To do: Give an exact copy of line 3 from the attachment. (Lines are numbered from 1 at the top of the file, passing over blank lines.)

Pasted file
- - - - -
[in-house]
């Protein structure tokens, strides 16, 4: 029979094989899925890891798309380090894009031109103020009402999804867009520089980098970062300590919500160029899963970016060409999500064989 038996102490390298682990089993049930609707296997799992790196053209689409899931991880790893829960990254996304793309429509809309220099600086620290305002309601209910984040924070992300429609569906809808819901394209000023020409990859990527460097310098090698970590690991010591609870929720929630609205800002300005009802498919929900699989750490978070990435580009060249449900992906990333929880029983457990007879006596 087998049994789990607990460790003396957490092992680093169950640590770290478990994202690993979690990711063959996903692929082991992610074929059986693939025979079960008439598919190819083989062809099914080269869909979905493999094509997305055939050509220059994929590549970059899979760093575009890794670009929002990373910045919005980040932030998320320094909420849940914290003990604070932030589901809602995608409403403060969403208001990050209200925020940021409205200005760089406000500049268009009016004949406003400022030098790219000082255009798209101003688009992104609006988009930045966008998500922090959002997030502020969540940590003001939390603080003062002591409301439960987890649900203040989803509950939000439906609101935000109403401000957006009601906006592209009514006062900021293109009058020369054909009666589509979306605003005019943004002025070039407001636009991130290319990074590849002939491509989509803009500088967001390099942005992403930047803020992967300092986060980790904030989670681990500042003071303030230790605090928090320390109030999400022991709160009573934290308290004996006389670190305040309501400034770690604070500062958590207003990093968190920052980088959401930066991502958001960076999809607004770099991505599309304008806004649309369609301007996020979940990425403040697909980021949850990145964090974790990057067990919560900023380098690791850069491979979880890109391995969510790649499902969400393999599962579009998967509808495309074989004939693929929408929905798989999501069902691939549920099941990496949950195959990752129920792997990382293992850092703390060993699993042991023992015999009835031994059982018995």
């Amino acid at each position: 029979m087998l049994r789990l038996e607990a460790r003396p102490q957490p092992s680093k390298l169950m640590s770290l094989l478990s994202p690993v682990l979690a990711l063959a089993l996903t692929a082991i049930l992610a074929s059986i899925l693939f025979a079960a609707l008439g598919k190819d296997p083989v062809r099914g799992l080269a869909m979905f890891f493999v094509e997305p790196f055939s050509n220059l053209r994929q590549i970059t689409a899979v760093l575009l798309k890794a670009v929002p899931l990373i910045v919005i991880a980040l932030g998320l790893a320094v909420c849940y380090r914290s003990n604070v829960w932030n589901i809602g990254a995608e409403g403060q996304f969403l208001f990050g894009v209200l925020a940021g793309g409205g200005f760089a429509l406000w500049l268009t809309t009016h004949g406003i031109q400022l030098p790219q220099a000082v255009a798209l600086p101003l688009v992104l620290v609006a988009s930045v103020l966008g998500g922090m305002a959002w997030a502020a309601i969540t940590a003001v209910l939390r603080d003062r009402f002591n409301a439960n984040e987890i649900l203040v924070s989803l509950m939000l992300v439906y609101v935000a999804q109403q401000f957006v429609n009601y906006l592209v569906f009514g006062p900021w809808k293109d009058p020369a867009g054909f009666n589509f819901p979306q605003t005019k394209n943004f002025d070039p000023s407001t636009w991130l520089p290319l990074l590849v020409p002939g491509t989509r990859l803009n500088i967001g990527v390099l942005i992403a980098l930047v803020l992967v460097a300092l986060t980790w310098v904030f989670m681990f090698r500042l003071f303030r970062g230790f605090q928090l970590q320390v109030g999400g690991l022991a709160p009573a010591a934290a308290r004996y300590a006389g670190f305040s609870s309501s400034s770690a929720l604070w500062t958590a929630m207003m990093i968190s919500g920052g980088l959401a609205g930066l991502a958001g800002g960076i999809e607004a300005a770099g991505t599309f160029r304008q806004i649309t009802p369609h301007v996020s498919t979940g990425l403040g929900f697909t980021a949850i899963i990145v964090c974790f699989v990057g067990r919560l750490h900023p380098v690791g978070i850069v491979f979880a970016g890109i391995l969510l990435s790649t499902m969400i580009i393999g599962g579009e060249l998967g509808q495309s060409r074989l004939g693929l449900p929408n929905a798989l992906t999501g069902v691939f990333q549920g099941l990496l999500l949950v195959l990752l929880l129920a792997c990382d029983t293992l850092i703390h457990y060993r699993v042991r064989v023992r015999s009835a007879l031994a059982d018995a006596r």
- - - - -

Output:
């Amino acid at each position: 029979m087998l049994r789990l038996e607990a460790r003396p102490q957490p092992s680093k390298l169950m640590s770290l094989l478990s994202p690993v682990l979690a990711l063959a089993l996903t692929a082991i049930l992610a074929s059986i899925l693939f025979a079960a609707l008439g598919k190819d296997p083989v062809r099914g799992l080269a869909m979905f890891f493999v094509e997305p790196f055939s050509n220059l053209r994929q590549i970059t689409a899979v760093l575009l798309k890794a670009v929002p899931l990373i910045v919005i991880a980040l932030g998320l790893a320094v909420c849940y380090r914290s003990n604070v829960w932030n589901i809602g990254a995608e409403g403060q996304f969403l208001f990050g894009v209200l925020a940021g793309g409205g200005f760089a429509l406000w500049l268009t809309t009016h004949g406003i031109q400022l030098p790219q220099a000082v255009a798209l600086p101003l688009v992104l620290v609006a988009s930045v103020l966008g998500g922090m305002a959002w997030a502020a309601i969540t940590a003001v209910l939390r603080d003062r009402f002591n409301a439960n984040e987890i649900l203040v924070s989803l509950m939000l992300v439906y609101v935000a999804q109403q401000f957006v429609n009601y906006l592209v569906f009514g006062p900021w809808k293109d009058p020369a867009g054909f009666n589509f819901p979306q605003t005019k394209n943004f002025d070039p000023s407001t636009w991130l520089p290319l990074l590849v020409p002939g491509t989509r990859l803009n500088i967001g990527v390099l942005i992403a980098l930047v803020l992967v460097a300092l986060t980790w310098v904030f989670m681990f090698r500042l003071f303030r970062g230790f605090q928090l970590q320390v109030g999400g690991l022991a709160p009573a010591a934290a308290r004996y300590a006389g670190f305040s609870s309501s400034s770690a929720l604070w500062t958590a929630m207003m990093i968190s919500g920052g980088l959401a609205g930066l991502a958001g800002g960076i999809e607004a300005a770099g991505t599309f160029r304008q806004i649309t009802p369609h301007v996020s498919t979940g990425l403040g929900f697909t980021a949850i899963i990145v964090c974790f699989v990057g067990r919560l750490h900023p380098v690791g978070i850069v491979f979880a970016g890109i391995l969510l990435s790649t499902m969400i580009i393999g599962g579009e060249l998967g509808q495309s060409r074989l004939g693929l449900p929408n929905a798989l992906t999501g069902v691939f990333q549920g099941l990496l999500l949950v195959l990752l929880l129920a792997c990382d029983t293992l850092i703390h457990y060993r699993v042991r064989v023992r015999s009835a007879l031994a059982d018995a006596r």